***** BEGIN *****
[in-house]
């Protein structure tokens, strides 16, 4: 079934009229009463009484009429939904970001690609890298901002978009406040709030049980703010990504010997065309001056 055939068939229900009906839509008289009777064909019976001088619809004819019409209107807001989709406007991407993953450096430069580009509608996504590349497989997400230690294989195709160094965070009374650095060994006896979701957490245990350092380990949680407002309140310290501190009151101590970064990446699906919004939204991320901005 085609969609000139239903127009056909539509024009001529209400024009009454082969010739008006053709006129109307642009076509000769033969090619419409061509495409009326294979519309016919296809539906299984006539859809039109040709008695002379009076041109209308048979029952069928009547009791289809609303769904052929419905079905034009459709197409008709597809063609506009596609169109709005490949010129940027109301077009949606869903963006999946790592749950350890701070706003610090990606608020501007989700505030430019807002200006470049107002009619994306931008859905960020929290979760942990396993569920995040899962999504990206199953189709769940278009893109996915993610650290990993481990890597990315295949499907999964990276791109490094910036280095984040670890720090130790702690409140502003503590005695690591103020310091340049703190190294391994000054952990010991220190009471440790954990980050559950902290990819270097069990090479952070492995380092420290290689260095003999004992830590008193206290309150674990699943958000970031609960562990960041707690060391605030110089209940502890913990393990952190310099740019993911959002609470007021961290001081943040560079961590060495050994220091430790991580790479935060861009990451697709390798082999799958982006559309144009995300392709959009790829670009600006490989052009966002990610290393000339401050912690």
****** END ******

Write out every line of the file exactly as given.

[in-house]
């Protein structure tokens, strides 16, 4: 079934009229009463009484009429939904970001690609890298901002978009406040709030049980703010990504010997065309001056 055939068939229900009906839509008289009777064909019976001088619809004819019409209107807001989709406007991407993953450096430069580009509608996504590349497989997400230690294989195709160094965070009374650095060994006896979701957490245990350092380990949680407002309140310290501190009151101590970064990446699906919004939204991320901005 085609969609000139239903127009056909539509024009001529209400024009009454082969010739008006053709006129109307642009076509000769033969090619419409061509495409009326294979519309016919296809539906299984006539859809039109040709008695002379009076041109209308048979029952069928009547009791289809609303769904052929419905079905034009459709197409008709597809063609506009596609169109709005490949010129940027109301077009949606869903963006999946790592749950350890701070706003610090990606608020501007989700505030430019807002200006470049107002009619994306931008859905960020929290979760942990396993569920995040899962999504990206199953189709769940278009893109996915993610650290990993481990890597990315295949499907999964990276791109490094910036280095984040670890720090130790702690409140502003503590005695690591103020310091340049703190190294391994000054952990010991220190009471440790954990980050559950902290990819270097069990090479952070492995380092420290290689260095003999004992830590008193206290309150674990699943958000970031609960562990960041707690060391605030110089209940502890913990393990952190310099740019993911959002609470007021961290001081943040560079961590060495050994220091430790991580790479935060861009990451697709390798082999799958982006559309144009995300392709959009790829670009600006490989052009966002990610290393000339401050912690």